This case describes a 56-year old male with a productive cough and worsening breathlessness who presented to a practice nurse. This case study was part of a Health Assessment module at the University of Surrey. The case study was supervised by a GP.
People with COPD should be reviewed at least annually according to the Quality and Outcomes Framework. However, there is little mention of the importance of assessing nutritional status and no ‘QOF’ points for doing so. This article describes the assessment and management of COPD patients with a risk of malnutrition.
Chronic Obstructive Pulmonary Disease (COPD) has a major impact on the health and quality of life of patients and there is often co-morbidity with cardiovascular disease. Well planned and structured training for the primary care team could have a major impact on outcomes.
Morbidity and mortality for women with COPD is increasing. This systematic review uncovers how women seem to experience COPD differently to men, and helps health care professionals to provide an individualised approach to caring for these patients.
Heart failure is characterised by fatigue, breathlessness and retention of fluid. The update of the National Institute for Health and Clinical Excellence chronic heart failure guidelines has simplified its management by using a stepped approach to investigation and treatment. In this article, we focus on the practical aspects of managing the two main symptoms associated with heart failure – oedema and breathlessness.
Chronic obstructive pulmonary disease (COPD) is a largely preventable, slowly progressive, inflammatory disease. Rates of COPD are rising faster in women than in men, yet women are less likely to be diagnosed. There is currently no cure, but best-practice management outlined in recently updated NICE guidelines can help to improve patients’ symptoms and quality of life.
Chronic clinical conditions have traditionally been regarded as individual disease categories within individual patients, although there is often considerable overlap across clinical systems. However, for those managing these patients the presence of various co-morbidities is all-too apparent. It may be time to consider a new approach to management of these patients.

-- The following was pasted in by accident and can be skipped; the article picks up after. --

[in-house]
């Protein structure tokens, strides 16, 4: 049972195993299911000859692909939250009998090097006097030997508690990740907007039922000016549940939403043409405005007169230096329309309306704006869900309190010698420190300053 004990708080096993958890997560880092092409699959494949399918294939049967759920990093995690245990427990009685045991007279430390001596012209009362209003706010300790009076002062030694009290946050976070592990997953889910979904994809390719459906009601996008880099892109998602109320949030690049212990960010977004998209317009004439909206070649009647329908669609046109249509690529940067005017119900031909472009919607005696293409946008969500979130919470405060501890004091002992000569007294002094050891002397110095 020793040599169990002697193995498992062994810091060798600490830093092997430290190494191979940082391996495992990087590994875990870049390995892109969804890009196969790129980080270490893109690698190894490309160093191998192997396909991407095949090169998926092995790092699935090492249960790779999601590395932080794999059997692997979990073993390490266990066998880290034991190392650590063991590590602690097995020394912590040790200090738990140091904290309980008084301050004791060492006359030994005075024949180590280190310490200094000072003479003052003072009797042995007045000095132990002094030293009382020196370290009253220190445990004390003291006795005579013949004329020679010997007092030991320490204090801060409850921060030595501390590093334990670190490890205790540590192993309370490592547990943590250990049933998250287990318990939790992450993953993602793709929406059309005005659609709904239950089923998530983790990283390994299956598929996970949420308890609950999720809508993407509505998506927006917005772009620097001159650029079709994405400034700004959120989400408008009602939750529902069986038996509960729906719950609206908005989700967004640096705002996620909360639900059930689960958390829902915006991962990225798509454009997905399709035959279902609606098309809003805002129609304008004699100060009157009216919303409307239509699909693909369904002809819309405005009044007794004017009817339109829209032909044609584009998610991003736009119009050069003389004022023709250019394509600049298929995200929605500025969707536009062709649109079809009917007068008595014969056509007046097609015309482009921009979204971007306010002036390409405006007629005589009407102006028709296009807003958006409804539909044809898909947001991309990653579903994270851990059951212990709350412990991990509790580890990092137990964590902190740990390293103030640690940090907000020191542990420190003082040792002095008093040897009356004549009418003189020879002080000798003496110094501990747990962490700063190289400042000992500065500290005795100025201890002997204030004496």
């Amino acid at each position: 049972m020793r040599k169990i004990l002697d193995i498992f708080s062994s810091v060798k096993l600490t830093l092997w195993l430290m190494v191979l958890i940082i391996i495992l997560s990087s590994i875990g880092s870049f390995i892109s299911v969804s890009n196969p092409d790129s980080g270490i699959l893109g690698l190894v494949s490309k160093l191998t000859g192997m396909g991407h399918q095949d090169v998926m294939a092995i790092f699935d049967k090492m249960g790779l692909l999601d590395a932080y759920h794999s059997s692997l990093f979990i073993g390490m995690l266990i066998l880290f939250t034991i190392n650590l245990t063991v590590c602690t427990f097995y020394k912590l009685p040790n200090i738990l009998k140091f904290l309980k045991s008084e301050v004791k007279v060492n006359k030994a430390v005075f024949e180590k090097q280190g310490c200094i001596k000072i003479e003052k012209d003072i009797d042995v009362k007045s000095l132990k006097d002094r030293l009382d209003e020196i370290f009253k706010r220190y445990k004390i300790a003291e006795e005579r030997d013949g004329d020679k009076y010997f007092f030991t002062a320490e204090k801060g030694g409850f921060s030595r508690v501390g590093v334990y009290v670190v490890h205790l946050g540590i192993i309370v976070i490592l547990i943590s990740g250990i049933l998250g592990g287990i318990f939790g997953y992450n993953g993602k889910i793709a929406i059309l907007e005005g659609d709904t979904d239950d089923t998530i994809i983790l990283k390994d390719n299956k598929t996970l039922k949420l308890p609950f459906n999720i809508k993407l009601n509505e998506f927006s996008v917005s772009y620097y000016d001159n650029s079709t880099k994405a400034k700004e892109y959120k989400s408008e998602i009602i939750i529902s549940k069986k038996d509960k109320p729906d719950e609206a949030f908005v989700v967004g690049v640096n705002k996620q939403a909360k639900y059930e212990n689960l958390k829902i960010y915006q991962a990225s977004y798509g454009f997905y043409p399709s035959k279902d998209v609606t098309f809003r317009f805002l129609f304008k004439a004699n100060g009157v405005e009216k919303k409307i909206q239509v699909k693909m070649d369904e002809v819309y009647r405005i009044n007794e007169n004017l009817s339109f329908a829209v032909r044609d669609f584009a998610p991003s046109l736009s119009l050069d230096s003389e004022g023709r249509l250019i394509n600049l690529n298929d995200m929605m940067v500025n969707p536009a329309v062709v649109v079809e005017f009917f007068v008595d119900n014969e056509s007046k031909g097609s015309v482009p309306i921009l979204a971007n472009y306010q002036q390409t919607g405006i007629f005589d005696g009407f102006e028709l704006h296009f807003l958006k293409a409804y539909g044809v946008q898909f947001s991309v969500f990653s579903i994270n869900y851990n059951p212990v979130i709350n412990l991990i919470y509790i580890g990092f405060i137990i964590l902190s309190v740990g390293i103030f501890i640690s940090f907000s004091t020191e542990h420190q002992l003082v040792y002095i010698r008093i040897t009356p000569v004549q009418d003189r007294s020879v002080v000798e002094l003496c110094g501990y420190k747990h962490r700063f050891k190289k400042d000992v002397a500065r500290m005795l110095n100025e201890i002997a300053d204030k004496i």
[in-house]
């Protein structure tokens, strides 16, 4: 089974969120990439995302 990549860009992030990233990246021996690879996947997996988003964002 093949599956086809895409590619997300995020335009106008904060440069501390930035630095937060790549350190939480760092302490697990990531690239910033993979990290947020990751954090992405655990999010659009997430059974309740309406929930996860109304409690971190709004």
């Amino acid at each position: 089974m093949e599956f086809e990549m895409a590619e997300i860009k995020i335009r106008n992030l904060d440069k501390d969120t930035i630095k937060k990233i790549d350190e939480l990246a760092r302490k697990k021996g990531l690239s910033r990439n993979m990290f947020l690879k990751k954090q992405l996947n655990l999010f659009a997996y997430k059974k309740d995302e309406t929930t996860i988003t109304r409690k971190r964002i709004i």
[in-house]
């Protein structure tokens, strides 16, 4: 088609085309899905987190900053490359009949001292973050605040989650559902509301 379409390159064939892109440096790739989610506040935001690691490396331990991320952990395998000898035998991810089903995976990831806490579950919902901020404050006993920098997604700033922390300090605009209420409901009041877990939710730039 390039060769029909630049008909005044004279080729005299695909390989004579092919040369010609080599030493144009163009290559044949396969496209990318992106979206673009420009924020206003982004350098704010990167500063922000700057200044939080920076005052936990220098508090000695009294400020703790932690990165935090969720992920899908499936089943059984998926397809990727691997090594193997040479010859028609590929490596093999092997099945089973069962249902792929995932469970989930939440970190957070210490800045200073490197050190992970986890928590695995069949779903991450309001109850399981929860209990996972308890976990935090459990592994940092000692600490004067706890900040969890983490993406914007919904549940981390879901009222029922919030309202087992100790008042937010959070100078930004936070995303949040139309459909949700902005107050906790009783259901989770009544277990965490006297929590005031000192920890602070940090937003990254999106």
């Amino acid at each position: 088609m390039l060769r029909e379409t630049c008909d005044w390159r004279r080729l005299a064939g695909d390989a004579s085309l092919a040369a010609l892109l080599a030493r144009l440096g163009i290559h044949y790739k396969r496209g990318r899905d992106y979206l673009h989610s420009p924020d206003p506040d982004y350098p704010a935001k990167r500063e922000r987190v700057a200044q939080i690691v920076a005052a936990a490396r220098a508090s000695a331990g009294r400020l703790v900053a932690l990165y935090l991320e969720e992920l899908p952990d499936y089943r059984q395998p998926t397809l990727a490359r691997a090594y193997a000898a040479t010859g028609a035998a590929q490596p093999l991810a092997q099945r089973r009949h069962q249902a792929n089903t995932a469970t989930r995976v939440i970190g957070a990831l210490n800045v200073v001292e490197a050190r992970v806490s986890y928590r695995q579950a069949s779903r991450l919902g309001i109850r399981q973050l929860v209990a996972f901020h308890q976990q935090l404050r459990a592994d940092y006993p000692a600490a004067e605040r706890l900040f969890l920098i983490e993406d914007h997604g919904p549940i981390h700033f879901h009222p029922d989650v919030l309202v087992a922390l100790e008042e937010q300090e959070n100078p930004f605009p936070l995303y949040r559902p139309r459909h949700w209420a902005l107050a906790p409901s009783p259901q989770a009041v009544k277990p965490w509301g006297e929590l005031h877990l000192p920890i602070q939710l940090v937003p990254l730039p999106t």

Cardiovascular morbidity and mortality in patients with chronic obstructive pulmonary disease (COPD) is nearly double the rate in the general population without COPD. And for those with cardiovascular disease (CVD) and COPD, heart failure is the most common cause of hospitalisation.
Chronic clinical conditions have traditionally been regarded as individual disease categories within individual patients, although there is often considerable overlap across clinical systems. The monitoring of patients with long-term conditions has historically centred around a traditional model of a nurse-led clinic, utilising an appropriate level of skill mix. The disease categories and associated clinical indicators of the Quality and Outcomes Framework (QOF) have encouraged this approach, but for those managing these patients the presence of various co-morbidities is all too apparent
Acute exacerbations of chronic obstructive pulmonary disease (COPD) are common and
have serious implications. They greatly reduce patients’ quality of life and often result
in hospital admissions. Acute exacerbations of COPD are the largest single cause of
emergency respiratory admissions and each exacerbation results in an average hospital
stay of 10.3 days. In this article we review what causes exacerbations in patients with COPD and
how you can help to prevent and treat them effectively.
Beta agonists are the only class of drugs that is recommended for the management of
asthma at every level of current guidelines, including those from the British Thoracic
Society (BTS). This means that they are used across the spectrum of severity of
asthma, from mild intermittent disease (step one) to severe asthma symptoms (step
five). In this article, we take you through the key things that you – and your patients – need to
know about these drugs.
P-values are commonly included in the results sections of randomised controlled trials (RCTs), but what is a p-value and
how should it be interpreted?